Animal farts and poop contribute to global warming, particularly when it comes to livestock. But a new study says that scientists may have underestimated just how much of an impact methane emissions from cows have.
Methane is a natural byproduct of digestion that is produced when microbes in an animal’s stomach processes food, Tech Times reports. This is a potent gas that adds greatly to the greenhouse effect, trapping the heat in the Earth’s atmosphere and resulting in climate change. Carbon dioxide is often blamed as the primary cause for global warming, but methane is actually 85% more effective at trapping heat.
There are different sources of methane, a lot of which are natural, such as marshes and wetlands. But the bulk of it comes from human activities, such as cattle farming.
The researchers say, “We update information for cattle and swine by region, based on reported recent changes in animal body mass, feed quality and quantity, milk productivity, and management of animals and manure.” They added,
We then use this updated information to calculate new livestock methane emissions factors for enteric fermentation in cattle, and for manure management in cattle and swine.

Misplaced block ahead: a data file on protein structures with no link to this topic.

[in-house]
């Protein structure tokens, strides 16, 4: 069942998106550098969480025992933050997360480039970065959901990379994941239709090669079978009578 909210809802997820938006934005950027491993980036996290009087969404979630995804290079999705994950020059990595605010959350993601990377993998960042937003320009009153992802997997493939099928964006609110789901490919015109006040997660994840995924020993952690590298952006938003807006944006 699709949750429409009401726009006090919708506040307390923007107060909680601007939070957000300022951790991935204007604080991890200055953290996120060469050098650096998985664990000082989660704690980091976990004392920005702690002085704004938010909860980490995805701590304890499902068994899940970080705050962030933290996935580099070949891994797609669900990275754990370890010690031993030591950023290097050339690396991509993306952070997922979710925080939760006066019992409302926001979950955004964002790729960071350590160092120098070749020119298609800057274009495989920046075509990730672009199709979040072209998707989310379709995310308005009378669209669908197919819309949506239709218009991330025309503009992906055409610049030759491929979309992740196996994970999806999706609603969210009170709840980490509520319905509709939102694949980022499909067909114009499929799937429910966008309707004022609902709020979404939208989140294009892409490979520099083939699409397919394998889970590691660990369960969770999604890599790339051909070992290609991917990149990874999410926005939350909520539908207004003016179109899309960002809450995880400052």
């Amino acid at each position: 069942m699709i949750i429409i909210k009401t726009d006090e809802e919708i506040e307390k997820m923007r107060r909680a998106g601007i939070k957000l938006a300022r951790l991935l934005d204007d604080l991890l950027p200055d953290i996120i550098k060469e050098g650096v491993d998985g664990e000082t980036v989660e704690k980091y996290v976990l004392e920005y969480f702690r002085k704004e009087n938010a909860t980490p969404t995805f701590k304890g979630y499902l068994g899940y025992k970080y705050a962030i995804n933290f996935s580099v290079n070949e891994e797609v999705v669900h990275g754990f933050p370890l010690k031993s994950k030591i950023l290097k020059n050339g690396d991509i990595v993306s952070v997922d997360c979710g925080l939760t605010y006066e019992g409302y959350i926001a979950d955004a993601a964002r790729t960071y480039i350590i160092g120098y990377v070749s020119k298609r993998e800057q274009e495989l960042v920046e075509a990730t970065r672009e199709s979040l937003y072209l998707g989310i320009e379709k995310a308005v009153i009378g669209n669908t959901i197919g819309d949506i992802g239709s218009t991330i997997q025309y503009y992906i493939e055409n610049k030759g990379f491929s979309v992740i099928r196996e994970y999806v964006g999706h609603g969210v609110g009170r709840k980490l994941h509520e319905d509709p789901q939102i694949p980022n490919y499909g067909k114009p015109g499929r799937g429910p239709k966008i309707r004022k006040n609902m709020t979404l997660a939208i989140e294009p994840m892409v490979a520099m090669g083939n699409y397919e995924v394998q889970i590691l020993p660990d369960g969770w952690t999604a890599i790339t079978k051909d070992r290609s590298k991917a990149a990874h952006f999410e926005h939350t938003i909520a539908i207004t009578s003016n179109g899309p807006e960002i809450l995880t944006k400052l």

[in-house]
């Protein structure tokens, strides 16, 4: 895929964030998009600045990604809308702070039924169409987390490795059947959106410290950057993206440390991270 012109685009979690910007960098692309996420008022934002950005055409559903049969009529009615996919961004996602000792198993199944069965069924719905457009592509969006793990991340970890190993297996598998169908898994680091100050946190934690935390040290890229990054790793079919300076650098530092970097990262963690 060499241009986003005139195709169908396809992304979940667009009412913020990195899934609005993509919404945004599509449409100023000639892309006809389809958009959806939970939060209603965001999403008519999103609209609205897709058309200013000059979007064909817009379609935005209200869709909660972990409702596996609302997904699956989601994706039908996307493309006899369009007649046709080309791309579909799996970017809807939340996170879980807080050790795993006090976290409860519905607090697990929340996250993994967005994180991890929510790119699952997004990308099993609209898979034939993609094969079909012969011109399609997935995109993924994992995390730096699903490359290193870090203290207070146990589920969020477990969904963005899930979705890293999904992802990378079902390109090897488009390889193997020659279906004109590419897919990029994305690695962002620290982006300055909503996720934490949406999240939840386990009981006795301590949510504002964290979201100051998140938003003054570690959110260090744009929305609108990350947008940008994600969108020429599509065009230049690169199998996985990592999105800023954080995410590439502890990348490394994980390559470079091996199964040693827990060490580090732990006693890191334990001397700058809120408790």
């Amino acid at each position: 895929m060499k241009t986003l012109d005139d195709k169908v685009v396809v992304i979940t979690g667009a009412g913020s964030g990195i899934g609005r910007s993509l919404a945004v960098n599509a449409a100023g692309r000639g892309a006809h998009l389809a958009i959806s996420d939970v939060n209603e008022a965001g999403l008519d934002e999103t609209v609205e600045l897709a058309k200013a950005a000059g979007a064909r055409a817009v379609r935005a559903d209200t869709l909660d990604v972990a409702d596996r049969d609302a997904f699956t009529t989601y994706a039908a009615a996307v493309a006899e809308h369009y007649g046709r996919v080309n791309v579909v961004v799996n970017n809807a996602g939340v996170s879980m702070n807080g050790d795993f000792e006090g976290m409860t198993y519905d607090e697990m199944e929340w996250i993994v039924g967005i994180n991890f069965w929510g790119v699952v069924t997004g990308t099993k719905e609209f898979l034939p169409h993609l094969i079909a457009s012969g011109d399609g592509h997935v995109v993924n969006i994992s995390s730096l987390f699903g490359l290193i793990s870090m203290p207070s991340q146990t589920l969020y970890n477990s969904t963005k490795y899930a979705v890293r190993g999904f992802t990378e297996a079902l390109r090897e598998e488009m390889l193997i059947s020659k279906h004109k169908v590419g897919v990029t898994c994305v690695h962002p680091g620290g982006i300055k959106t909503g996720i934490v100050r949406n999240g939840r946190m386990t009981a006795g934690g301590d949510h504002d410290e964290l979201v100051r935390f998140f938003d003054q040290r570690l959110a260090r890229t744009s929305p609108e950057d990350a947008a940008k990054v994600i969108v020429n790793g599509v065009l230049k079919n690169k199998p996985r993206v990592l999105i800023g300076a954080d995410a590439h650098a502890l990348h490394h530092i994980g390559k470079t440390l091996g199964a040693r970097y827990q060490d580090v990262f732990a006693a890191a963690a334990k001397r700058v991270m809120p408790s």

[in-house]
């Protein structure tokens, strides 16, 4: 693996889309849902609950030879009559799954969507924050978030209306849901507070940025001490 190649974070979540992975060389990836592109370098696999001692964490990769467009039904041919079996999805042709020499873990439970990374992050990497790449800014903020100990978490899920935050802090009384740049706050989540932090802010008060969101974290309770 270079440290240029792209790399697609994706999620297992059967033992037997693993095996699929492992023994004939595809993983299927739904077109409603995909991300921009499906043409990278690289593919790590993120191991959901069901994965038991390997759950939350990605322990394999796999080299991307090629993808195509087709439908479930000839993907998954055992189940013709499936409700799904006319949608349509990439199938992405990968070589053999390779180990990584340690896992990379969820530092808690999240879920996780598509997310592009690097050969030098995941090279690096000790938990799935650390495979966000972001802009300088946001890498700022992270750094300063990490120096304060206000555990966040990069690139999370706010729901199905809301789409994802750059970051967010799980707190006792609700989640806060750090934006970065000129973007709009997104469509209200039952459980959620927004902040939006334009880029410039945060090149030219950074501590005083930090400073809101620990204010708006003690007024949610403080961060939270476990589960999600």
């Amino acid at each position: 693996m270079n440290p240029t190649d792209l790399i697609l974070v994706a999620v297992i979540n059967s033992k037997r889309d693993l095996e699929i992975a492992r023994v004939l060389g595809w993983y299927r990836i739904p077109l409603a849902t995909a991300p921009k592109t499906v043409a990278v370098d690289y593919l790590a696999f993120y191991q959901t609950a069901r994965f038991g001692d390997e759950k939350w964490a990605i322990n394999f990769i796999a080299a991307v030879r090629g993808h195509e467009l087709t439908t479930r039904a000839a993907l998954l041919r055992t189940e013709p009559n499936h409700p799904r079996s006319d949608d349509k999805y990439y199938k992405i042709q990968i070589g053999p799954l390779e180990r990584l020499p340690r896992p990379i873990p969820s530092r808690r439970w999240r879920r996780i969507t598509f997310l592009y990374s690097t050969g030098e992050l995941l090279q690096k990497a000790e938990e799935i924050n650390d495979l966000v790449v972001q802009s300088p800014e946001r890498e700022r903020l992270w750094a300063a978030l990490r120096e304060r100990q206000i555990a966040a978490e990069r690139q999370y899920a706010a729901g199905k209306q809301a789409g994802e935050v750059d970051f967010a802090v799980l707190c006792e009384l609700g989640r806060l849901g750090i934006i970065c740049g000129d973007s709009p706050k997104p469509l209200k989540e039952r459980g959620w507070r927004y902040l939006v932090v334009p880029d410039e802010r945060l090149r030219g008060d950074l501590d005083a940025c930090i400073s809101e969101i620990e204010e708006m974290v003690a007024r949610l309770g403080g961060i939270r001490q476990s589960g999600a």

Julie Wolf, USDA plant physiologist, and colleagues, took another look at existing numbers used to calculate the 2006 Intergovernmental Panel on Climate Change. These estimates were based on small rates of methane emission increases from 2000 to 2006.
They recalculated how methane emissions contribute to global warming, factoring in how humans use and take care of livestock. The study found that that previous estimates, which served as the basis for, were actually off by 11%. After 2006, methane emissions increased by as much as ten times up until 2016.
Wolf said, “In many regions of the world, livestock numbers are changing, and breeding has resulted in larger animals with higher intakes of food. This, along with changes in livestock management, can lead to higher methane emissions.”
The study was published in the journal Carbon Balance and Management.